D.C. Catholics React To McCarrick's Defrocking
LULU GARCIA-NAVARRO, HOST:
At one time, Theodore McCarrick was one of the most powerful figures in the U.S. Catholic Church. A former archbishop and cardinal, he has now been expelled from the priesthood for sex abuse. He is the highest-ranking Catholic official to be defrocked. NPR's Jenny Gathright reports from Washington, where McCarrick led the archdiocese from 2001 to 2006.
JENNY GATHRIGHT, BYLINE: The statute of limitations for the crimes McCarrick is accused of has run out, so he likely can't be prosecuted in the U.S. But a church tribunal found McCarrick guilty on two counts - first, solicitation in the sacrament of confession and second, sins against the sixth commandment - the vow of celibacy - with both minors and adults. Last summer, McCarrick lost his title of cardinal after an investigation surfaced evidence that he sexually abused an altar boy. McCarrick's abuse of young men studying to be priests had also been rumored for years. Vatican spokesperson Alessandro Gisotti announced the punishment for McCarrick on Saturday.
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ALESSANDRO GISOTTI: Both abuse and its cover-up can no longer be tolerated.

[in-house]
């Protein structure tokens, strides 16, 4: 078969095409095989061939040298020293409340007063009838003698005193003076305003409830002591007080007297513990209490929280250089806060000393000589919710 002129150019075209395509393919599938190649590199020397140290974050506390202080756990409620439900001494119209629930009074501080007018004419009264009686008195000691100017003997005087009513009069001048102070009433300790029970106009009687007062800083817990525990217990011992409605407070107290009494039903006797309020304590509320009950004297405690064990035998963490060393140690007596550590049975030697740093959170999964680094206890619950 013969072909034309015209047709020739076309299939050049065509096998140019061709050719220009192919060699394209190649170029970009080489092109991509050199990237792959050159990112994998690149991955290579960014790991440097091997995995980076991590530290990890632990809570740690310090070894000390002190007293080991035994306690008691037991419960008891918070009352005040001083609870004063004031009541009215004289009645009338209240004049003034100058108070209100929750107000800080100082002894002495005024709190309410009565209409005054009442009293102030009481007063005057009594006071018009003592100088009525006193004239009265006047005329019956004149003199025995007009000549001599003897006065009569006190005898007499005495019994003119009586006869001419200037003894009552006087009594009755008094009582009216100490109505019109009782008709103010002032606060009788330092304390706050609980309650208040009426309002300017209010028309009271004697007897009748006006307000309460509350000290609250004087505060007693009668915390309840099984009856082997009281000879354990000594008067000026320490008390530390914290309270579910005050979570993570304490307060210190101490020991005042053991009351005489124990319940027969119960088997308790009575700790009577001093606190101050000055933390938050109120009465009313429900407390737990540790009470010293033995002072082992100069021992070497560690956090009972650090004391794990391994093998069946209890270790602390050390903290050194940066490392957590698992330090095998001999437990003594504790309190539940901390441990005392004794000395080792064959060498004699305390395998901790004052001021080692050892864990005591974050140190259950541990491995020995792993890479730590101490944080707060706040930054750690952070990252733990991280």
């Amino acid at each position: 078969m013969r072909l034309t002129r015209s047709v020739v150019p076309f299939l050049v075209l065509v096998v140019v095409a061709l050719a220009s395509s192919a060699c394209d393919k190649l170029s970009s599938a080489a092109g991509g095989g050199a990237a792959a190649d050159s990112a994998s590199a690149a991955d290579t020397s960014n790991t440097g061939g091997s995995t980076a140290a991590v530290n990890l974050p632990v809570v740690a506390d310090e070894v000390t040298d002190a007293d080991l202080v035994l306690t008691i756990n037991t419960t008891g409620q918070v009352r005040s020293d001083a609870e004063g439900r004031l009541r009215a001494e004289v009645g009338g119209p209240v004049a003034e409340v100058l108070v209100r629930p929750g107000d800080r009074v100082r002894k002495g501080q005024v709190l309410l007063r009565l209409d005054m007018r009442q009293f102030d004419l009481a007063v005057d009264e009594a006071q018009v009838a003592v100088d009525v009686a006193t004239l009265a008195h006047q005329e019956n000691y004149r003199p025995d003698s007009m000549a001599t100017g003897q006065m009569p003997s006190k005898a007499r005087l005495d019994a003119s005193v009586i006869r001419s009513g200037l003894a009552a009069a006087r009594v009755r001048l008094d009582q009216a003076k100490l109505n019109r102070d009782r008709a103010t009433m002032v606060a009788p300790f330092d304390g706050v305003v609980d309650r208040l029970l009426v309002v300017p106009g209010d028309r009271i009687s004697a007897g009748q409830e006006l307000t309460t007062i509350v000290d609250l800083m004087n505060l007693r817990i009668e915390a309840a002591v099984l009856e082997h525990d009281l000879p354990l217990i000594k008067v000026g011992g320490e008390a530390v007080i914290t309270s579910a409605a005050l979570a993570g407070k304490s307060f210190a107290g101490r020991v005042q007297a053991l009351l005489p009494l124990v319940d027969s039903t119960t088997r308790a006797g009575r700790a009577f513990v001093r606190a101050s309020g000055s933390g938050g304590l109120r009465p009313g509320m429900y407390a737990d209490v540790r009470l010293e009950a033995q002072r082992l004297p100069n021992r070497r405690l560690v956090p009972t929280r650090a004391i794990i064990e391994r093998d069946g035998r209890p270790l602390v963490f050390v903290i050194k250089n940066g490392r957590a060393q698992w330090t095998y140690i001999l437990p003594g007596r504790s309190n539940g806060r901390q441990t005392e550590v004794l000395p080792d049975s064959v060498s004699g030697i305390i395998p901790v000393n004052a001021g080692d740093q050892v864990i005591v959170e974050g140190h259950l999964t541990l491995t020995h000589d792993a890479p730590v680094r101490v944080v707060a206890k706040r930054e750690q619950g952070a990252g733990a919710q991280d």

GATHRIGHT: For a time, there was a cover-up. The New York Times reported last year that two New Jersey dioceses paid settlements to men who had accused McCarrick of abuse. One of those settlements was paid in 2005, while McCarrick was serving as archbishop of Washington. Father Patrick Smith, pastor at St. Augustine Catholic Church in Washington, says he's upset by the news about McCarrick's conduct but grateful for what feels like a turning point.
PATRICK SMITH: It's relief to know that we're dealing with it and doing what needs to be done.
GATHRIGHT: He says in the face of extraordinary vice, it's important to respond with extraordinary virtue.
SMITH: It's a wake-up call to the church to really be who God called us to be. You know, the hope is in doing that, we'll steal the headlines back.
GATHRIGHT: St. Matthew's Cathedral downtown is the seat of the archbishop of Washington's archdiocese. It's the church McCarrick frequented most weeks during his time in Washington. Lawrence Regard (ph) has been going to St. Matthew's for over 25 years. And he says the church has been doing a good job of keeping parishioners updated.
LAWRENCE REGARD: They'll mention it specifically in mass itself. And I'm sure there'll be different groups that will meet to try to discuss this further separately.
GATHRIGHT: Regard was headed into the 5:30 mass. During the service, the congregation offered up a prayer for a summit on sex abuse in the church, which Pope Francis will convene this week. Jenny Gathright, NPR News, Washington.
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